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Migraine Diet

Migraines are severe and chronic headaches that can last for long periods. Migraines completely drain out the person. Common migraine symptoms include pain in either side or both sides of the head, pulsation and throbbing headache, nausea, vomiting, overly sensitive to sound and light. Migraines can impair normal functioning in a person if it is very severe and does not cease. It is more common in women than in men.
Genetic factors, people under the age of 40 and hormonal changes are all factors linked to migraines. There is no single cause for migraines. However imbalance in the serotonin level plays a major role. Similarly there is no standard cure for migraines; however the doctor may prescribe different medications to temporarily relieve the pain. Lifestyle modifications and dietary changes also go a long way in soothing the pain and relieving the symptoms.

A doctor may prescribe a migraine diet plan. This plan essentially involves eliminating foods that are believed to cause the headaches such as chocolate, cheese, alcohol and peanuts. The doctor or dietician will give a migraine diet list that will have the foods that can be had and the foods that have to be avoided. It may be difficult to give up several migraine-causing foods at the same time. Therefore patients can try eliminating foods step by step. At times, just by stopping the intake of one food, the problem is resolved. Sometimes, a main ingredient in certain food items may be thought to be causing the migraine. Therefore it is important to identify migraine dietary triggers and stay away from them. These triggers are foods containing tyramine found in many foods such as bananas, avocados, peanut butter, some types of cheese and yeast. Nitrates, salt, soya sauce, aspartame and other additives added to food also cause migraines since they dilate blood vessels. Milk protein found in milk and milk products can also trigger migraines.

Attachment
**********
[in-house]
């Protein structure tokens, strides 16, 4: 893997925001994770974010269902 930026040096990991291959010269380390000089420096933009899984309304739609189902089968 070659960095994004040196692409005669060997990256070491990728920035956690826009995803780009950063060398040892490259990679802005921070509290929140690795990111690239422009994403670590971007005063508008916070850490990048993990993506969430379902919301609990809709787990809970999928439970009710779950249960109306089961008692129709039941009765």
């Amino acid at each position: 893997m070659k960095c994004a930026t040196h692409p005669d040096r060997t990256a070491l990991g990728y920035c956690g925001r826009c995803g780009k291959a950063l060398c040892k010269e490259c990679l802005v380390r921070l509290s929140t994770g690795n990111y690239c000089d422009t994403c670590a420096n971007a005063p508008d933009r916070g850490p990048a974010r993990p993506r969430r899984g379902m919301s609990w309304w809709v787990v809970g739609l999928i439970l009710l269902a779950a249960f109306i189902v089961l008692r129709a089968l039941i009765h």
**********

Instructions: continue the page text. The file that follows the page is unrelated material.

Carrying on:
A migraine elimination diet will essentially eliminate potential migraine-causing foods. However, what one patient needs to eliminate may differ from what another patient must give up. Therefore it is important to try different food combinations and eliminate foods step by step to pin-point the exact migraine elimination diet foods.

A migraine diet chart can give a good idea of different migraine-causing foods, what they contain and how they can be eliminated. These diet charts also help making food journals where the patient and the doctor can make notes about the reactions caused by different foods. A migraine diet menu again will be tailored to suit each individual’s needs. However, in general foods rich in magnesium, calcium, Omega 3 fatty acids and Tryptophan may be added to the menus. Moreover, there are many migraine diet recipes that are available. There are many cookbooks especially dedicated to such kind of recipes to help the patient maintain a well-balanced diet as well as help avoiding migraine-causing foods.